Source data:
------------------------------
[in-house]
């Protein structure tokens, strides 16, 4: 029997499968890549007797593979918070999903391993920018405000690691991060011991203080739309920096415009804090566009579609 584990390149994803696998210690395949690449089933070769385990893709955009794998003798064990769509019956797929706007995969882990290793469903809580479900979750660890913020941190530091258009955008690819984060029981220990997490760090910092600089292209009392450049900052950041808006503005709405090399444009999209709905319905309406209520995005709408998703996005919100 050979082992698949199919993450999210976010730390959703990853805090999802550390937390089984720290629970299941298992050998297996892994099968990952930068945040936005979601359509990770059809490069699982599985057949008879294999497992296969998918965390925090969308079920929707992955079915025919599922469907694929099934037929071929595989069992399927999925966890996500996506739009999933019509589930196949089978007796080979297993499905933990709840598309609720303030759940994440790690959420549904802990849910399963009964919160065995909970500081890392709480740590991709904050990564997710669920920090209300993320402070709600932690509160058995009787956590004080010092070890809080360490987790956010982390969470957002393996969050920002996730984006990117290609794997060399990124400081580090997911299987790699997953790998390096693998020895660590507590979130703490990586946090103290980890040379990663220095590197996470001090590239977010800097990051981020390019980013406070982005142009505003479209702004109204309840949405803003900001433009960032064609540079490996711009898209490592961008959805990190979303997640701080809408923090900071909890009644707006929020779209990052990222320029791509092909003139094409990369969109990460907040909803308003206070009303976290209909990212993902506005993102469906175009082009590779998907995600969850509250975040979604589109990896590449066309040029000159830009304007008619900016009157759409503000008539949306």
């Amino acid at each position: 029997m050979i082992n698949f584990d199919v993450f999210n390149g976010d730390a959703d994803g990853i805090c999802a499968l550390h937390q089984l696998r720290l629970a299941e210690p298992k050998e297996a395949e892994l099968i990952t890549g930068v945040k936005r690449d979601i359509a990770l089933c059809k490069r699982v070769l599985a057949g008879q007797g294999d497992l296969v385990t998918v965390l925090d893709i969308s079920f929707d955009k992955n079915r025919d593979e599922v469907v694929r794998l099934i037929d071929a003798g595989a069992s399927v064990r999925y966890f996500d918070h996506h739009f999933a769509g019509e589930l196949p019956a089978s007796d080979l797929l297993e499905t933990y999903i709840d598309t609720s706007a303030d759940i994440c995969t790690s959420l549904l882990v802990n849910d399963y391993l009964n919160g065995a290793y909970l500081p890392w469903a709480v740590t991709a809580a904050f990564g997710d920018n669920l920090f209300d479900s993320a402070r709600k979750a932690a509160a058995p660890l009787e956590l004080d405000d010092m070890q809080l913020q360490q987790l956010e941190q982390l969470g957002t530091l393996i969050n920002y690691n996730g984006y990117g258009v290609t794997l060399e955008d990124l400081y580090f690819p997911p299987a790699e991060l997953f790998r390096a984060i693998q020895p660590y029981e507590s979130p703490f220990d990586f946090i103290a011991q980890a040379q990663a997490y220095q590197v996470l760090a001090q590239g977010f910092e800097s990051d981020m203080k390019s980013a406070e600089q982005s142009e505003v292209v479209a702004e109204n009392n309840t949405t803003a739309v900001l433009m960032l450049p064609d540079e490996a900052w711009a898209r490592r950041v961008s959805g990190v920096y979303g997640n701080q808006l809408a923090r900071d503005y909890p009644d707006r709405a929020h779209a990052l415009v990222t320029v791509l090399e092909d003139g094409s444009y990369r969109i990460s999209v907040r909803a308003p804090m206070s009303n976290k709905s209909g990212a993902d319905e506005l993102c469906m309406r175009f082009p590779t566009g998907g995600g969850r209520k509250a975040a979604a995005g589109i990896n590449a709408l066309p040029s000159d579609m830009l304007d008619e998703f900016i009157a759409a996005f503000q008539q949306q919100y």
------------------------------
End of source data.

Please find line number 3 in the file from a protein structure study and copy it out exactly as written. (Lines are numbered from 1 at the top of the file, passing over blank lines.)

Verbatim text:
């Amino acid at each position: 029997m050979i082992n698949f584990d199919v993450f999210n390149g976010d730390a959703d994803g990853i805090c999802a499968l550390h937390q089984l696998r720290l629970a299941e210690p298992k050998e297996a395949e892994l099968i990952t890549g930068v945040k936005r690449d979601i359509a990770l089933c059809k490069r699982v070769l599985a057949g008879q007797g294999d497992l296969v385990t998918v965390l925090d893709i969308s079920f929707d955009k992955n079915r025919d593979e599922v469907v694929r794998l099934i037929d071929a003798g595989a069992s399927v064990r999925y966890f996500d918070h996506h739009f999933a769509g019509e589930l196949p019956a089978s007796d080979l797929l297993e499905t933990y999903i709840d598309t609720s706007a303030d759940i994440c995969t790690s959420l549904l882990v802990n849910d399963y391993l009964n919160g065995a290793y909970l500081p890392w469903a709480v740590t991709a809580a904050f990564g997710d920018n669920l920090f209300d479900s993320a402070r709600k979750a932690a509160a058995p660890l009787e956590l004080d405000d010092m070890q809080l913020q360490q987790l956010e941190q982390l969470g957002t530091l393996i969050n920002y690691n996730g984006y990117g258009v290609t794997l060399e955008d990124l400081y580090f690819p997911p299987a790699e991060l997953f790998r390096a984060i693998q020895p660590y029981e507590s979130p703490f220990d990586f946090i103290a011991q980890a040379q990663a997490y220095q590197v996470l760090a001090q590239g977010f910092e800097s990051d981020m203080k390019s980013a406070e600089q982005s142009e505003v292209v479209a702004e109204n009392n309840t949405t803003a739309v900001l433009m960032l450049p064609d540079e490996a900052w711009a898209r490592r950041v961008s959805g990190v920096y979303g997640n701080q808006l809408a923090r900071d503005y909890p009644d707006r709405a929020h779209a990052l415009v990222t320029v791509l090399e092909d003139g094409s444009y990369r969109i990460s999209v907040r909803a308003p804090m206070s009303n976290k709905s209909g990212a993902d319905e506005l993102c469906m309406r175009f082009p590779t566009g998907g995600g969850r209520k509250a975040a979604a995005g589109i990896n590449a709408l066309p040029s000159d579609m830009l304007d008619e998703f900016i009157a759409a996005f503000q008539q949306q919100y």